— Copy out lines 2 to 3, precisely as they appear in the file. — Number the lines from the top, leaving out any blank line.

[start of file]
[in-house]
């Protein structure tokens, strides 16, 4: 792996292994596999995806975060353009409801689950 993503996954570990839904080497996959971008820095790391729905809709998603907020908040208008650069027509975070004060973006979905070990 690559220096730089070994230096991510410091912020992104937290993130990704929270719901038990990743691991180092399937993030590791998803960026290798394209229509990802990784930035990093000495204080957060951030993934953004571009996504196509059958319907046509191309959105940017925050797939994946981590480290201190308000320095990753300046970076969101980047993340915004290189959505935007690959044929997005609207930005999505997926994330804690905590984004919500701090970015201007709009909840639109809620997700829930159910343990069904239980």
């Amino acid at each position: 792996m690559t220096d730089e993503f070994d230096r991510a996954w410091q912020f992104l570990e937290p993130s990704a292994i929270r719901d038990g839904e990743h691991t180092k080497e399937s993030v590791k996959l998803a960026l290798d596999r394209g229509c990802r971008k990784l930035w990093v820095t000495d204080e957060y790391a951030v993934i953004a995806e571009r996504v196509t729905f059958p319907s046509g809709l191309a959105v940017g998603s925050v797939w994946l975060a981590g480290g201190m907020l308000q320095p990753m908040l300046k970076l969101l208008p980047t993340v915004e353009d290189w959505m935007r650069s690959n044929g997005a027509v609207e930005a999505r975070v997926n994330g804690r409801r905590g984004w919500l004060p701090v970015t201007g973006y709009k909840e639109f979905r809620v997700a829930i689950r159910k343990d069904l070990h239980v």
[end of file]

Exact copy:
């Protein structure tokens, strides 16, 4: 792996292994596999995806975060353009409801689950 993503996954570990839904080497996959971008820095790391729905809709998603907020908040208008650069027509975070004060973006979905070990 690559220096730089070994230096991510410091912020992104937290993130990704929270719901038990990743691991180092399937993030590791998803960026290798394209229509990802990784930035990093000495204080957060951030993934953004571009996504196509059958319907046509191309959105940017925050797939994946981590480290201190308000320095990753300046970076969101980047993340915004290189959505935007690959044929997005609207930005999505997926994330804690905590984004919500701090970015201007709009909840639109809620997700829930159910343990069904239980």
């Amino acid at each position: 792996m690559t220096d730089e993503f070994d230096r991510a996954w410091q912020f992104l570990e937290p993130s990704a292994i929270r719901d038990g839904e990743h691991t180092k080497e399937s993030v590791k996959l998803a960026l290798d596999r394209g229509c990802r971008k990784l930035w990093v820095t000495d204080e957060y790391a951030v993934i953004a995806e571009r996504v196509t729905f059958p319907s046509g809709l191309a959105v940017g998603s925050v797939w994946l975060a981590g480290g201190m907020l308000q320095p990753m908040l300046k970076l969101l208008p980047t993340v915004e353009d290189w959505m935007r650069s690959n044929g997005a027509v609207e930005a999505r975070v997926n994330g804690r409801r905590g984004w919500l004060p701090v970015t201007g973006y709009k909840e639109f979905r809620v997700a829930i689950r159910k343990d069904l070990h239980v």